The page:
In 2007, Joshua Bell took part in an experiment initiated by The Washington Post, performing incognito as a busker at a subway station in Washington. The experiment was filmed with a hidden camera, and of the 1,097 people who passed by, only seven stopped to listen to him, and only one recognised him. In 45 minutes, Bell collected $32.17 from 27 passers-by (excluding the $20 he got from the person who recognised him!). The story earned the writer, Gene Weingarten, a Pulitzer Prize. You can watch a clip of the experiment below.
Joshua Bell made his LSO debut in 1988, performing Bruch Violin Concerto under Yuro Ahronovitch at the Barbican. Since then he has performed several times, including two performances of Brahms Violin Concerto, once under Sir Mark Elder and another under Valery Gergiev, and the Tchaikovsky Violin Concerto under Horia Andreescu. This weekend Joshua Bell will perform Sibelius' Violin Concerto under Pablo Heras-Casado; he will be back with the LSO in March 2016 performing Tchaikovsky Violin Concerto with conductor Alan Gilbert.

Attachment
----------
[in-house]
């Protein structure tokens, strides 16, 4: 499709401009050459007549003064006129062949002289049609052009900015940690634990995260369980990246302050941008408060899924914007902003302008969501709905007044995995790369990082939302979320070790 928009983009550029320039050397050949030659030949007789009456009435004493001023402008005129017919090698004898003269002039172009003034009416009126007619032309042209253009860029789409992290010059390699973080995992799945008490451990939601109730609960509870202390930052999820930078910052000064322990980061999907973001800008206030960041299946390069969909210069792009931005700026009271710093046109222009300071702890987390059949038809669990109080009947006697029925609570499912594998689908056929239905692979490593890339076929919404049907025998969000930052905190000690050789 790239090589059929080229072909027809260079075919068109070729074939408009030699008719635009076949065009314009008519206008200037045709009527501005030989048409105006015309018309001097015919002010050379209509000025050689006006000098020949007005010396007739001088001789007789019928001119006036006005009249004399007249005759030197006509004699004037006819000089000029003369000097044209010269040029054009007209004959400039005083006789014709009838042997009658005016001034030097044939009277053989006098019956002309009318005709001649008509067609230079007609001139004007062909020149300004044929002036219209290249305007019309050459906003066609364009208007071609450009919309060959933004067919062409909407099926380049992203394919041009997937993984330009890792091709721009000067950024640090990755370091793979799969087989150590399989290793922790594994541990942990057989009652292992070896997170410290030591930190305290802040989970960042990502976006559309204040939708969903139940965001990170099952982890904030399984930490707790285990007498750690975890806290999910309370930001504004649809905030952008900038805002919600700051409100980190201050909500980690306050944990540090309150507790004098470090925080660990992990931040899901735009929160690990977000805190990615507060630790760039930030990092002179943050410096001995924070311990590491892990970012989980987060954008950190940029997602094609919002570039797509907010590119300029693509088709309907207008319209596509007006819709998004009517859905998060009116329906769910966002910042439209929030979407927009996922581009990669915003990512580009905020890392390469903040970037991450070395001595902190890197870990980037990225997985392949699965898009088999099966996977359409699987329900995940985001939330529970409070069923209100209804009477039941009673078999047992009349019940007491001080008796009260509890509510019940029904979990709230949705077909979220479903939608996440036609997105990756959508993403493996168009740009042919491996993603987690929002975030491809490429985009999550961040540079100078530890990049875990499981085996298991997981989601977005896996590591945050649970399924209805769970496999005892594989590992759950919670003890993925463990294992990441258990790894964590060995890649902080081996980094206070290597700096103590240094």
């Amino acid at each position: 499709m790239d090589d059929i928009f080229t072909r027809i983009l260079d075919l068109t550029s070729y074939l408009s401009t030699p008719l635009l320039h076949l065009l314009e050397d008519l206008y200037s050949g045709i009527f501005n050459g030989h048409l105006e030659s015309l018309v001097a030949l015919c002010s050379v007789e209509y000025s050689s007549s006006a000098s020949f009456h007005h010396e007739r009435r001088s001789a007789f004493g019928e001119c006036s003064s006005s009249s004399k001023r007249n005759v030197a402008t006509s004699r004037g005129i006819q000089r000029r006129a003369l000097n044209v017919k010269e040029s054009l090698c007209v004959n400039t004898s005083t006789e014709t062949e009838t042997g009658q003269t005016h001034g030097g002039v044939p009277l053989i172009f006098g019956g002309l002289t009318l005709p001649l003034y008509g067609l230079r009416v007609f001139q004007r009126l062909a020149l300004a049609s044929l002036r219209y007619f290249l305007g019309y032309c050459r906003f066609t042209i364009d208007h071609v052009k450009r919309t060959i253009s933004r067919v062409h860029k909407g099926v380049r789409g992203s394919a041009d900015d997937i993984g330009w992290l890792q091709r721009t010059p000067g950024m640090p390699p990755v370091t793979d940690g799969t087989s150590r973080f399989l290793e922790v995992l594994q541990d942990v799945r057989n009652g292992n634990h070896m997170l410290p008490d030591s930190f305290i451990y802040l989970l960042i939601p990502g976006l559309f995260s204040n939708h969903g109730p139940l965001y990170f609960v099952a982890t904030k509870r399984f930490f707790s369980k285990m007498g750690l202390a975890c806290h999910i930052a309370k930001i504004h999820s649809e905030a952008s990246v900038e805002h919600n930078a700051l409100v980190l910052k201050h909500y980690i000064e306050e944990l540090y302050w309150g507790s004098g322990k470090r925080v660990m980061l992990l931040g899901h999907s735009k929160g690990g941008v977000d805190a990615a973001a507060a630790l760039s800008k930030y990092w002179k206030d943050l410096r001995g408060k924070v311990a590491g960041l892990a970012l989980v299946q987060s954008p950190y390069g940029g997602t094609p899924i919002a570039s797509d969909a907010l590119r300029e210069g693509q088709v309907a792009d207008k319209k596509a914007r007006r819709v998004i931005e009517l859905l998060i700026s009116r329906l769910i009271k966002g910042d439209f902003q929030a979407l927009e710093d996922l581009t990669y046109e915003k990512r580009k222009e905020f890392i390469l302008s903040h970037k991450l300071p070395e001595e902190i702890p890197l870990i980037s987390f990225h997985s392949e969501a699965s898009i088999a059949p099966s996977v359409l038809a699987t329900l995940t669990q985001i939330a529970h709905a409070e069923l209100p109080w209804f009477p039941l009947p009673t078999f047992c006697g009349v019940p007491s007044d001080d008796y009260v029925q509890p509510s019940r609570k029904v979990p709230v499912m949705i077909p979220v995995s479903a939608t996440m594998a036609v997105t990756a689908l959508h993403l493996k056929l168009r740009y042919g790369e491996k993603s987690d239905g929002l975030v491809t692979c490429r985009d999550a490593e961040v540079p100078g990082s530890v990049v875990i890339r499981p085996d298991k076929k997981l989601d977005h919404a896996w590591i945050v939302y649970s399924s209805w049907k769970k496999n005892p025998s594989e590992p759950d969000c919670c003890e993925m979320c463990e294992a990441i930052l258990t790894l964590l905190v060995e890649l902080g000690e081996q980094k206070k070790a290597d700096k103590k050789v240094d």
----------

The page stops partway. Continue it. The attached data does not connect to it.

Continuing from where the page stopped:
Jean Sibelius studied the violin from the age of 14, and for the next ten years his overriding ambition was to become a great virtuoso. However, he had neither the temperament nor coordination for such a career and, shortly after starting at the Helsinki Institute, composition became the only thing for him. Sibelius never totally lost his first love, the violin, which explains why this is the only concerto he wrote.
Written in 1903, the concerto had a rough premiere, with a bad performance from Victor Novácek and not one, but two, terrible reviews from critic Karl Flodin (who was generally favourable to Sibelius!). Sibelius later revised the work – shortening it, taking out the cadenza, and changing the end of the second movement. Sibelius' wife, Aino, preferred the original and, in recent years, this version has been performed and recorded.